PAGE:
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Trial Shows Rare Disease Drug Treats Covid-19 Patients

Covid-19 illustration


1 April 2020. Results from a clinical trial show a drug approved for a rare lymph node disease can stabilize or improve the condition of many people with severe Covid-19 complications. EUSA Pharma, the company providing the drug siltuximab, marketed under the brand name Sylvant, released interim results of the study today.

As the worldwide burgeoning Covid-19 pandemic continues, patients with severe forms of the disease can develop acute respiratory distress syndrome, or ARDS, a life-threatening complication where fluid leaks into the lungs, The fluid build-up makes breathing difficult and adequate oxygen does not get to the body. ARDS is often triggered by injury to the lungs, and in the case of Covid-19 infections, from inflammation reacting to the SARS-CoV-2 virus responsible for the infections.

EUSA Pharma, in Hemel Hempstead, U.K., develops therapies for cancer and rare diseases, and offers siltuximab, a synthetic antibody approved in the U.S. and Europe to treat multicentric Castleman disease, a rare disorder of the lymph nodes with symptoms similar to lymphoma. Siltuximab works by blocking actions of interleukin-6, a cytokine or signaling protein in the immune system associated with many types of inflammation. Elevated levels of interleukin-6, or IL-6, are often found in people with severe Covid-19 infections, including those with ARDS.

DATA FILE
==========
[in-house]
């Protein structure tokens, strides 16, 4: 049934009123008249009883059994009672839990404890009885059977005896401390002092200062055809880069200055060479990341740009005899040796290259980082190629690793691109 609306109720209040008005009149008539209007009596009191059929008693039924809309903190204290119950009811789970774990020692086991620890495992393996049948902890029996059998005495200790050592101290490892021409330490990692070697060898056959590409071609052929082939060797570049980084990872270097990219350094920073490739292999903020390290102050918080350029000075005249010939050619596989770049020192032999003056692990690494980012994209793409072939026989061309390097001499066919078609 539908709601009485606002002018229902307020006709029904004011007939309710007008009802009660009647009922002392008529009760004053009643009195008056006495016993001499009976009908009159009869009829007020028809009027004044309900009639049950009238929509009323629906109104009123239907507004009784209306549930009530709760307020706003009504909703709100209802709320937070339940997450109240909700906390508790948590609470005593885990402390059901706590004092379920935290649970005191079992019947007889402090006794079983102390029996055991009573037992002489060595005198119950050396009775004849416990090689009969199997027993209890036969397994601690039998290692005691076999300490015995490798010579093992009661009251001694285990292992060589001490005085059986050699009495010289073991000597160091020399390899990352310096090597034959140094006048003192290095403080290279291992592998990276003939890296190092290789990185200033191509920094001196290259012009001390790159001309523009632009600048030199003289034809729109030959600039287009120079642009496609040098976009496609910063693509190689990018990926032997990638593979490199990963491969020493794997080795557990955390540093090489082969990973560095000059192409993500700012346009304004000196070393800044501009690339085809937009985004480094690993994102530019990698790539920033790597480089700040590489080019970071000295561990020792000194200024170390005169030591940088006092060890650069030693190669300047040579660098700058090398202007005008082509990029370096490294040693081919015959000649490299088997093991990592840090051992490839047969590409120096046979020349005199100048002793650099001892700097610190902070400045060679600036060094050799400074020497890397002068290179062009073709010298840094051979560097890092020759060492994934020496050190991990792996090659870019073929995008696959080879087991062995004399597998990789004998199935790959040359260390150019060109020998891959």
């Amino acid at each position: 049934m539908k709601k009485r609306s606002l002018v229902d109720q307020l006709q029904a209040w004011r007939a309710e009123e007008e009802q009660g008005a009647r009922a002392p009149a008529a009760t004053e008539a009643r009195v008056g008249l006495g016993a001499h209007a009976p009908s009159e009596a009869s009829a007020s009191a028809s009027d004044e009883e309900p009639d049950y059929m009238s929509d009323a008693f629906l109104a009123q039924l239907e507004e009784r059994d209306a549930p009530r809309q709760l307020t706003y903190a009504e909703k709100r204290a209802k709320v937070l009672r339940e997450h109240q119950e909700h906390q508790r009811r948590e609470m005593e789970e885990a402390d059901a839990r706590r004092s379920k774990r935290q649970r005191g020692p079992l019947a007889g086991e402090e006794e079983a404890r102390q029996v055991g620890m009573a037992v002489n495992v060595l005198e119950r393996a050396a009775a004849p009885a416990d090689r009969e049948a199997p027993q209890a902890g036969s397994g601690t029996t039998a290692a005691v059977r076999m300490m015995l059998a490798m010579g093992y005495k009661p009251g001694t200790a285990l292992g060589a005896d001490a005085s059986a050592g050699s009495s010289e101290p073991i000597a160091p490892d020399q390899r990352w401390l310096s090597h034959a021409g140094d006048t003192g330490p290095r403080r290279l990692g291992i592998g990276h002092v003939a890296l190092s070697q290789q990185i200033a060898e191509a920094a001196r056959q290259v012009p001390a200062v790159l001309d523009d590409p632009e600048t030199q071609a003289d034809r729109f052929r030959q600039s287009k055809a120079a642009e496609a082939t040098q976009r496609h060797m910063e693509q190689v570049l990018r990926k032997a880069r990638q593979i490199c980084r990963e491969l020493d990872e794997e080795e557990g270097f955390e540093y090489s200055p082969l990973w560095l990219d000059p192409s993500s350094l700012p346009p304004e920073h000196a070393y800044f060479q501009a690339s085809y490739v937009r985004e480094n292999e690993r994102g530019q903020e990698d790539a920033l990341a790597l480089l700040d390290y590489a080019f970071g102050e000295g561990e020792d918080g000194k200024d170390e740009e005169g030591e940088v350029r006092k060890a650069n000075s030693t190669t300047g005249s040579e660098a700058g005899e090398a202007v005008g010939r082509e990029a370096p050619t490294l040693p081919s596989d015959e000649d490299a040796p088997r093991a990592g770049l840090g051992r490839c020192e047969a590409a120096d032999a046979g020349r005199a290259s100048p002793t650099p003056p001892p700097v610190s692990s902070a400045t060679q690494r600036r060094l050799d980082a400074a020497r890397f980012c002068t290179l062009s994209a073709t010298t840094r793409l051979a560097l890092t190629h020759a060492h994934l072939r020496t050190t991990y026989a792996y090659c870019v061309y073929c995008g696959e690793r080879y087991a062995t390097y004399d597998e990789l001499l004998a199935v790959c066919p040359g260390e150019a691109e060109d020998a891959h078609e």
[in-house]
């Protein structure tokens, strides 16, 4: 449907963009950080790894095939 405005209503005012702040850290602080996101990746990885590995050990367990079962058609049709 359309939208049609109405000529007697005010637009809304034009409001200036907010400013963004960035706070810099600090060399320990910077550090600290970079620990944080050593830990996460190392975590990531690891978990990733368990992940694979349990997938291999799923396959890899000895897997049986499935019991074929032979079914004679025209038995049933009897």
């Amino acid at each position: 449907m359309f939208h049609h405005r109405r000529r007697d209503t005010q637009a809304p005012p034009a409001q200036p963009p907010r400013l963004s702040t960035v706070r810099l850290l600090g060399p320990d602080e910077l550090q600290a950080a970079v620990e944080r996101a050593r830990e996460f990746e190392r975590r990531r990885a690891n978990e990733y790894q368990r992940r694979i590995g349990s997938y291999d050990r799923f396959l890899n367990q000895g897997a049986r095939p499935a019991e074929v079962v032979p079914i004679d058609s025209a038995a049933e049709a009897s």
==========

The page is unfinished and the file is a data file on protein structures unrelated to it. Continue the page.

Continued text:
The observational clinical trial is enrolling 50 patients with severe Covid-19 infections at Papa Giovanni XXIII hospital in Bergamo, Italy, a city in the Lombardy region with among the highest concentration of Covid-19 infections. The study team reports on the first 21 patients receiving siltuximab infusions. Of the 21 participants, 16 received a single dose, while five patients also received a second dose, two to three days later as requested by their physicians. Participants are assigned to receive siltuximab either in intensive care units or in non-intensive care settings, and are monitored for seven days. The trial has no placebo group.

The results show in nine of the 21 participants, or 43 percent, their condition stabilized, meaning no further deterioration, and another seven participants or 33 percent show improvement in their condition. Thus in three-quarters or 76 percent of participants, their condition stopped deteriorating or improved after treatment. Three patients saw their condition get worse, one patient suffered disruption of blood flow to the brain, and another patient died. In addition, all participants able to provide readings — 16 of 21 — of c-reactive protein, made in the liver and produced in response to inflammation, show reductions in the level of this protein seven days after treatment.

Alessandro Rambaldi, director of the hematology unit at Papa Giovanni XXIII hospital that sponsors the trial, says in a EUSA Pharma statement, “Whilst we are yet to identify and analyze the control group of patients, these initial data in siltuximab-treated patients provide vital information to guide decisions regarding appropriate use of siltuximab in both the real-world and new COVID-19 studies as we continue to investigate the role IL-6 blockade can play.”

The sponsors say they deposited the manuscript with the medRxiv pre-print service and plan to submit the findings to a medical journal.

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